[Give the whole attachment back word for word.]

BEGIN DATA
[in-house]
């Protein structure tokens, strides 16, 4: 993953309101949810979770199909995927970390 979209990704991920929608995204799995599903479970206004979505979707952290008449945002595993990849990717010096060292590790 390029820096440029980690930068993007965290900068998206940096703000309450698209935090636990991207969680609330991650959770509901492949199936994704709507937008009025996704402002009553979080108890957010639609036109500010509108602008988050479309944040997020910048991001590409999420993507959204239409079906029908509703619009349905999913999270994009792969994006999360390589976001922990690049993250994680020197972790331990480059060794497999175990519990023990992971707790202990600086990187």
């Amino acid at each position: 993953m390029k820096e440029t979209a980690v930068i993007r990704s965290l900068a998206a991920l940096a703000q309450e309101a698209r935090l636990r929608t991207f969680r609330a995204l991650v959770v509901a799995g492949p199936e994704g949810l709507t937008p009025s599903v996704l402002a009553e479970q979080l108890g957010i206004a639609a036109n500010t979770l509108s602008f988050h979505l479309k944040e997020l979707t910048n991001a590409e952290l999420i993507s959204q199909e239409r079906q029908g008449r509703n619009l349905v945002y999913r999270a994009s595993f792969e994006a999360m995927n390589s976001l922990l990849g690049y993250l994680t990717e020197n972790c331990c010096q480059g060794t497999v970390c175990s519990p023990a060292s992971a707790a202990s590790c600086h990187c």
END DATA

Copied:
[in-house]
């Protein structure tokens, strides 16, 4: 993953309101949810979770199909995927970390 979209990704991920929608995204799995599903479970206004979505979707952290008449945002595993990849990717010096060292590790 390029820096440029980690930068993007965290900068998206940096703000309450698209935090636990991207969680609330991650959770509901492949199936994704709507937008009025996704402002009553979080108890957010639609036109500010509108602008988050479309944040997020910048991001590409999420993507959204239409079906029908509703619009349905999913999270994009792969994006999360390589976001922990690049993250994680020197972790331990480059060794497999175990519990023990992971707790202990600086990187």
């Amino acid at each position: 993953m390029k820096e440029t979209a980690v930068i993007r990704s965290l900068a998206a991920l940096a703000q309450e309101a698209r935090l636990r929608t991207f969680r609330a995204l991650v959770v509901a799995g492949p199936e994704g949810l709507t937008p009025s599903v996704l402002a009553e479970q979080l108890g957010i206004a639609a036109n500010t979770l509108s602008f988050h979505l479309k944040e997020l979707t910048n991001a590409e952290l999420i993507s959204q199909e239409r079906q029908g008449r509703n619009l349905v945002y999913r999270a994009s595993f792969e994006a999360m995927n390589s976001l922990l990849g690049y993250l994680t990717e020197n972790c331990c010096q480059g060794t497999v970390c175990s519990p023990a060292s992971a707790a202990s590790c600086h990187c």